19. We find that, according to Berkeley, the problem of causality
in regard to ideas arises becausenote “We perceive a continual succession
of ideas, some of which are excited anew while others are changed or
totally disappear”. Now even that distinction between ideas that
recur and ideas that do not recur is one which Berkeley cannot make
consistently with his presuppositions about ideas. Since the “being”
of these ideas consists in their being perceived, then that which is
perceived by a subsequent act of thought cannot be the same as that
which was perceived by a previous and different act of thought. It
might be possible to say that a second idea was very much like an
earlier one but it could not be identical with it. We have the fact,
then, admitted by Berkeley, that ideas come and go, that there are individual
ideas known by individual acts of thought.

Now the question is: Granted that these ideas are successive,
what reason is there for assuming that they have some cause, and
what can we understand by the expression of “cause” in relation to
them? If, as Berkeley contends, causality is not a relation among
ideas, then there would seem to be no reason, from a contemplation of
a series of ideas, why this question of causality should ever arise.
It arises, in fact, not simply from the fact of succession, even assuming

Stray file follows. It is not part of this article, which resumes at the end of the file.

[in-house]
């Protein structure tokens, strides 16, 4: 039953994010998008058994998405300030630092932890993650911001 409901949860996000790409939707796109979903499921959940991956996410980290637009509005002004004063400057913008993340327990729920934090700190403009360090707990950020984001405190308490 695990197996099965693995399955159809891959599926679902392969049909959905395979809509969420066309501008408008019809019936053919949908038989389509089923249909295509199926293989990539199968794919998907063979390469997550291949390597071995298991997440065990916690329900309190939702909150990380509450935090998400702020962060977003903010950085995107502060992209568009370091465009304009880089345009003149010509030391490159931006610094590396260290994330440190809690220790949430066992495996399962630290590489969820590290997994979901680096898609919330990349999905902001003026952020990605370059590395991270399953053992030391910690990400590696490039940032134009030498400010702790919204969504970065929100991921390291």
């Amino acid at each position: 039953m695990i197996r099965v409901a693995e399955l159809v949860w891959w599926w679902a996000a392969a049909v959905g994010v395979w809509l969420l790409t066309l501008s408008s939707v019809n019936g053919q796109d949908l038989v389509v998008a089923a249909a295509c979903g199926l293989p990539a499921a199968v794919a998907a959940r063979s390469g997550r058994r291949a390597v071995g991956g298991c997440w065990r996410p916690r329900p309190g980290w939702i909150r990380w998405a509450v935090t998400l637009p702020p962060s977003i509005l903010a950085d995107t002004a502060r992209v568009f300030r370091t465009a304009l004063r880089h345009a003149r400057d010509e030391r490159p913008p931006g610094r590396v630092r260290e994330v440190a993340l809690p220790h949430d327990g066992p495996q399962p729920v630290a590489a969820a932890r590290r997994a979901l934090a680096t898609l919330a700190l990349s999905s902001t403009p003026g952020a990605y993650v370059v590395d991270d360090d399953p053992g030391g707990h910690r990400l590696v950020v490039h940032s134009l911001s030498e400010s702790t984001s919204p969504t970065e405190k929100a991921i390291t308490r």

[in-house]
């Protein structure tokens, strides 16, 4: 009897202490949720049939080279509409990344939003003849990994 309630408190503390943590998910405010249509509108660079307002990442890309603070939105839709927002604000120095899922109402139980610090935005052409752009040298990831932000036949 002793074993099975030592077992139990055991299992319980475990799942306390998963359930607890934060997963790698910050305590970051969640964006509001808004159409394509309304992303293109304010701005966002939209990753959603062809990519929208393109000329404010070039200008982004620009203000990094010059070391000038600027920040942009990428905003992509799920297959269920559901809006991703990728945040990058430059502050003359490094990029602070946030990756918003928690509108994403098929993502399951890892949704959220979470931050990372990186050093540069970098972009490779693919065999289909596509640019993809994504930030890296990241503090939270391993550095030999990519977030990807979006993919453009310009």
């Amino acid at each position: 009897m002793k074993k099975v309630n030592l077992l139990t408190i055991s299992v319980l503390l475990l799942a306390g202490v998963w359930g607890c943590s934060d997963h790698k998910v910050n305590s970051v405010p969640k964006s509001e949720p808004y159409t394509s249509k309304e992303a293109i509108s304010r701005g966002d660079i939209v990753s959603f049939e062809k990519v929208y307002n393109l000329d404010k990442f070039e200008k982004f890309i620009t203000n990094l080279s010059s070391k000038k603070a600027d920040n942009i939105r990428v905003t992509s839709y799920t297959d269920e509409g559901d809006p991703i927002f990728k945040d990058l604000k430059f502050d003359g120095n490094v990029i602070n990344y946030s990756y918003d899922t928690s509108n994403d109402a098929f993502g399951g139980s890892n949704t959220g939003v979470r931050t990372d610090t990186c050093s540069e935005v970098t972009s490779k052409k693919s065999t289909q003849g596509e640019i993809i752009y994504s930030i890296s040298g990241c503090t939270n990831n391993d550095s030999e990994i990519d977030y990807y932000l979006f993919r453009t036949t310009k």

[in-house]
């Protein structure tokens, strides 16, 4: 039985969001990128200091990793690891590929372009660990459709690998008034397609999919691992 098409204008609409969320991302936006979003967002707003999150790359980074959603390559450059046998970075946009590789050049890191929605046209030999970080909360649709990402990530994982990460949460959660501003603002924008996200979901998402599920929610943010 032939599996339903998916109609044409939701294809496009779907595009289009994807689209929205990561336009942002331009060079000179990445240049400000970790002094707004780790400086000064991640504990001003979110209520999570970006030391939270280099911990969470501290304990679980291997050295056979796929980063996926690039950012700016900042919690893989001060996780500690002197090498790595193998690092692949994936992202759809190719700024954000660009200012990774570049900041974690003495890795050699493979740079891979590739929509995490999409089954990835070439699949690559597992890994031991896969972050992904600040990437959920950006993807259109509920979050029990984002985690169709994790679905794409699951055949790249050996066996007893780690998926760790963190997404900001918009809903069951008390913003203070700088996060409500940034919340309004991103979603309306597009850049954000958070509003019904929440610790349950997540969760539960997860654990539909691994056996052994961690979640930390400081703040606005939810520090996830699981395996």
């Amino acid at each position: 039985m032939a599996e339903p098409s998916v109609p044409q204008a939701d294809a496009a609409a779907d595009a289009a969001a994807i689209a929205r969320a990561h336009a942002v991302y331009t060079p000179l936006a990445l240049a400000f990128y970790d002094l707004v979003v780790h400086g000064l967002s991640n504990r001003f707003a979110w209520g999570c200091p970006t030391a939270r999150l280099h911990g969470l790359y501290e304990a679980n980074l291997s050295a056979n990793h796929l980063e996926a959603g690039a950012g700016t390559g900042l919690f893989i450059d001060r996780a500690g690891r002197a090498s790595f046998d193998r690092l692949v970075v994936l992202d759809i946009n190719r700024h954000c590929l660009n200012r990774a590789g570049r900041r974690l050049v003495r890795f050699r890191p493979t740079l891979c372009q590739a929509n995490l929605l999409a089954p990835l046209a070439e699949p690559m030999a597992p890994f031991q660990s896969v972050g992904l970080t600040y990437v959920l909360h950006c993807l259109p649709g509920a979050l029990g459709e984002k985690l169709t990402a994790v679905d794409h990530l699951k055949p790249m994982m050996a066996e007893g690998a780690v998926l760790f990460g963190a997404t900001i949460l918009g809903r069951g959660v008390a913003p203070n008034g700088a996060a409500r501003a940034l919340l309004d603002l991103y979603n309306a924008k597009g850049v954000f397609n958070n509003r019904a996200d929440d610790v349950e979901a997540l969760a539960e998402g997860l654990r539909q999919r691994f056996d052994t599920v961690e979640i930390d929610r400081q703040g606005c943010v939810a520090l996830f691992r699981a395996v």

that Berkeley could give a logical account of succession considering
that he takes time to be simply one idea among others, but it
really arises from the assumption that he has already made, that we
are capable of producing certain ideas in our own mind; in other
words, because he has already attributed agency to mind and, passivity
to ideas, apart altogether from their temporal order. But, in the
first place, according to his own “Principles”, if it is of the very
nature of a certain idea or image to be brought about by our mental
activity, then, according to his theory of the nature of ideas, this
must be something which is perceived in the idea itself and therefore
it cannot be a relation which the ideas has to something else.
And, in the second place, if its being caused by some other mind than
ours is not immediately perceived as a character of a sensation
then, according to Berkeley's theory, it cannot really be a character
of that sensation and therefore we cannot truly say that the idea is
caused by some other mind or even that it is caused at all, if its
being caused is not an intrinsic feature of it. So that if we apply
to Berkeley's argument about the causes of ideas, the methods which he
had employed in dealing with their being perceived, then the only
possible conclusion would be that there could be no problem of
causality in relation to them.

This is simply another way of presenting the main difficulty
which follows from Berkeley's theory of the essential or inner nature
of things, namely, that we can then give no account of their outward
relations. If a thing has a certain reality within itself---a
reality which is quite independent of its history---it would seem that
the thing in reality had no history; if we are to think of a thing as
having a history, then we must think of it also as having a variety
of different characters or qualities, some of which it retains for a
longer time and others for a shorter time. But this treatment of
things as complex, as interrelations of different characters and affin-activities

  ― 37. ―
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ities, while it is in accordance with the treatment of them as acting